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Health Policy. 2012 Mar;104(3):288-95. doi: 10.1016/j.healthpol.2011.10.004. Epub 2011 Oct 20.

Restricting unhealthy food sponsorship: attitudes of the sporting community.

Author information

1
Prevention Research Collaboration, School of Public Health, University of Sydney, Sydney, NSW 2006, Australia. bridget.kelly@sydney.edu.au

Abstract

OBJECTIVES:

Sponsorship is recognised as a significant marketing tool and restricting unhealthy food sponsorship of children's sport has been recommended by leading health agencies as a contribution towards preventing childhood obesity. This study aimed to determine the junior sporting community's support for policy interventions to restrict unhealthy food sponsorship.

METHODS:

Sports clubs known to have food sponsors and representing the most popular sports for Australian children across a range of demographic areas were recruited. Interview-based questionnaires were conducted at clubs with parents (n=200) and officials (n=20), and with governing sporting associations (n=20). Questionnaires measured respondents' attitudes towards sponsorship and support for sponsorship regulations.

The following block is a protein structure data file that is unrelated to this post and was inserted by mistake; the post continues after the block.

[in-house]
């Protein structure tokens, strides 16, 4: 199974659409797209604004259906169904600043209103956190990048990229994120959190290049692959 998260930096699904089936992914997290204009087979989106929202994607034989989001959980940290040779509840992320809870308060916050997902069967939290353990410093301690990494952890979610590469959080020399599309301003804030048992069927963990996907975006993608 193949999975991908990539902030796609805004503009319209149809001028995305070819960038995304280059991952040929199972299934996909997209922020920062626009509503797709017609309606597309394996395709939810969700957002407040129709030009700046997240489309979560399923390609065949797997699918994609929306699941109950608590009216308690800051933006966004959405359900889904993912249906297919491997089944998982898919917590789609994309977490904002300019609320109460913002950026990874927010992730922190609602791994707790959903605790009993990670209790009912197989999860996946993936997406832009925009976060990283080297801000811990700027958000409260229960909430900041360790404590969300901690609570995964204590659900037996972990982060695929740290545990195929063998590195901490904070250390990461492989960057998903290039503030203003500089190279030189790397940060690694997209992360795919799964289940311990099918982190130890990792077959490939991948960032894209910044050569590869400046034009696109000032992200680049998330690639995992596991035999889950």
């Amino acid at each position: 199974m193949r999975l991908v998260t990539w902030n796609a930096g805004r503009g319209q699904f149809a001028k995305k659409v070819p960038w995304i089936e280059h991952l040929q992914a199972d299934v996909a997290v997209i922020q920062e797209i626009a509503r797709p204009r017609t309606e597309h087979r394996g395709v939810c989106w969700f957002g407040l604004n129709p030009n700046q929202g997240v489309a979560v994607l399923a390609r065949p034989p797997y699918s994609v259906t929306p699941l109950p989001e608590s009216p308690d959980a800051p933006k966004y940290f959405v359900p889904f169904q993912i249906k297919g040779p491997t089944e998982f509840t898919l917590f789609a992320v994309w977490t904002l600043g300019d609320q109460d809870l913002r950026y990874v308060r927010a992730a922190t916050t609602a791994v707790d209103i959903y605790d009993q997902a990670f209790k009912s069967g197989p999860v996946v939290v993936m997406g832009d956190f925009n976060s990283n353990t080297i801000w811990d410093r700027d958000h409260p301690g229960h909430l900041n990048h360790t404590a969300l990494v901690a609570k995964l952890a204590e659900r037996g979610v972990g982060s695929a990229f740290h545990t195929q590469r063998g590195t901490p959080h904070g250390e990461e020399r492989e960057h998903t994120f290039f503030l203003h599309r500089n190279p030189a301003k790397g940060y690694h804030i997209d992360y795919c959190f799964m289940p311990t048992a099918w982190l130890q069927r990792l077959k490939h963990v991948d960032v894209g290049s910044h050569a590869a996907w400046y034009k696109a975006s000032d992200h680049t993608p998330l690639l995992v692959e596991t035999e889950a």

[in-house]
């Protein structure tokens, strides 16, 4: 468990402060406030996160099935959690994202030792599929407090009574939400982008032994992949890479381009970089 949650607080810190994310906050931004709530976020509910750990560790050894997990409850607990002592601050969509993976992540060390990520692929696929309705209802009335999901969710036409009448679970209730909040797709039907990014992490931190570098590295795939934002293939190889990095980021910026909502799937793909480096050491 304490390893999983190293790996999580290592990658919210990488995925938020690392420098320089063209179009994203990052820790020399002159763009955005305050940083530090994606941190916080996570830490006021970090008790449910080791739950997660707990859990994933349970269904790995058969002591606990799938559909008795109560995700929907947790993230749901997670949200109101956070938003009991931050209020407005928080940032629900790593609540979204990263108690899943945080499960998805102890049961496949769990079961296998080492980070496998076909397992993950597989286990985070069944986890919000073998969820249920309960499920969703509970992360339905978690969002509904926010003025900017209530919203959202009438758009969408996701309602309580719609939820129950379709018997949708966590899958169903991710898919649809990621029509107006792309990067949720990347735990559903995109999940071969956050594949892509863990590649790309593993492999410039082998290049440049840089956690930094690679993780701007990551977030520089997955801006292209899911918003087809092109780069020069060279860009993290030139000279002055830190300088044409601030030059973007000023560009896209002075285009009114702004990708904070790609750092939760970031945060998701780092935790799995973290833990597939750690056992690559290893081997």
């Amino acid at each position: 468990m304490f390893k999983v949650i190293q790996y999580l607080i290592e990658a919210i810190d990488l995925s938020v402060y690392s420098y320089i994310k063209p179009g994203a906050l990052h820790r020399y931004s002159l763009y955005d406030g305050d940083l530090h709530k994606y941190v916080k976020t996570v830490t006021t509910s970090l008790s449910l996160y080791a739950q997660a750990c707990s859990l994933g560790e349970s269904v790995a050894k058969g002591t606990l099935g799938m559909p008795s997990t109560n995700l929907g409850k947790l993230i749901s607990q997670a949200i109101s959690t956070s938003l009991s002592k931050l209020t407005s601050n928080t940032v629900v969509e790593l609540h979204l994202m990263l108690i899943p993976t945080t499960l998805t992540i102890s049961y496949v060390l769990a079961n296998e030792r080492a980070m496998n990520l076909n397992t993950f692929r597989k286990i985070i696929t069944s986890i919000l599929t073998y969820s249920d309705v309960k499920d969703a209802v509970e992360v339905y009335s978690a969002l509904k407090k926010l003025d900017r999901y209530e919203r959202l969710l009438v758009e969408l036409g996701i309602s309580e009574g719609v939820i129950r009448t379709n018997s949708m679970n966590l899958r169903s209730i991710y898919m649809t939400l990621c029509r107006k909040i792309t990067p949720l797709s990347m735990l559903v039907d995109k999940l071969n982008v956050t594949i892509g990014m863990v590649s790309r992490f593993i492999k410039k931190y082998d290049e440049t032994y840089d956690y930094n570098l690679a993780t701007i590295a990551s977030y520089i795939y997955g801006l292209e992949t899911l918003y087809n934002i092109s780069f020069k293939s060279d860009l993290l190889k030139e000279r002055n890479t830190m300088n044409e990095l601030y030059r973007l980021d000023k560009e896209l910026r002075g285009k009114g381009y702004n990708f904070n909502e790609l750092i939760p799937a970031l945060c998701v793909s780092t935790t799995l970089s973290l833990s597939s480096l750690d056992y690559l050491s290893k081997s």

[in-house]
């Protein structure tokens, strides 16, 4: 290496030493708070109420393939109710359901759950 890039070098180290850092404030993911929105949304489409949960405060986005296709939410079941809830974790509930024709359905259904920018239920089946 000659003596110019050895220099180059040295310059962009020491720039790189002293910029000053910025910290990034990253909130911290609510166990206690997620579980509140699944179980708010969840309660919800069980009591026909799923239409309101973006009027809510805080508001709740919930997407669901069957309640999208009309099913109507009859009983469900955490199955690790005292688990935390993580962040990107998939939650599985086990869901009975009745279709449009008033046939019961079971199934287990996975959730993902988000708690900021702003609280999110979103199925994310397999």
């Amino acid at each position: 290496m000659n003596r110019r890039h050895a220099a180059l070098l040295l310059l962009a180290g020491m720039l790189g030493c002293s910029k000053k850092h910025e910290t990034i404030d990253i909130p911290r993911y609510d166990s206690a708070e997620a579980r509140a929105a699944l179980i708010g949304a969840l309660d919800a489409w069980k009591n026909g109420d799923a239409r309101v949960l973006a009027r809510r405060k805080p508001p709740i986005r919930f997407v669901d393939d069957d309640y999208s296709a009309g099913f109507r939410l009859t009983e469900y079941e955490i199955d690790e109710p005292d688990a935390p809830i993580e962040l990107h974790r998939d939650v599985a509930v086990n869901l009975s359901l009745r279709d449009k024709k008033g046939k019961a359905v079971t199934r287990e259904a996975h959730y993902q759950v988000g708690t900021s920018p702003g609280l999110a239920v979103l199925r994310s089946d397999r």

RESULTS:

Many officials and parents perceived children to be 'very' influenced by elite sport sponsorship (65% of association officials, 53% of parents and 45% of club officials). Children were thought to be less influenced by sponsorship of their own sporting clubs (10%, 11% and 10%, respectively). However, 50% of officials and 70% of parents supported restrictions to children's sport sponsorship. Respondents were most supportive of restricting the use of unhealthy food logos on children's uniforms.

CONCLUSIONS:

Restricting unhealthy food sponsorship is supported by the sporting community and policy change is needed to reduce the perceived impact of this marketing. Alternative funding mechanisms have the potential to maintain sport funding whilst reducing promotional opportunities for unhealthy food.

PMID:
22018820
DOI:
10.1016/j.healthpol.2011.10.004
[Indexed for MEDLINE]

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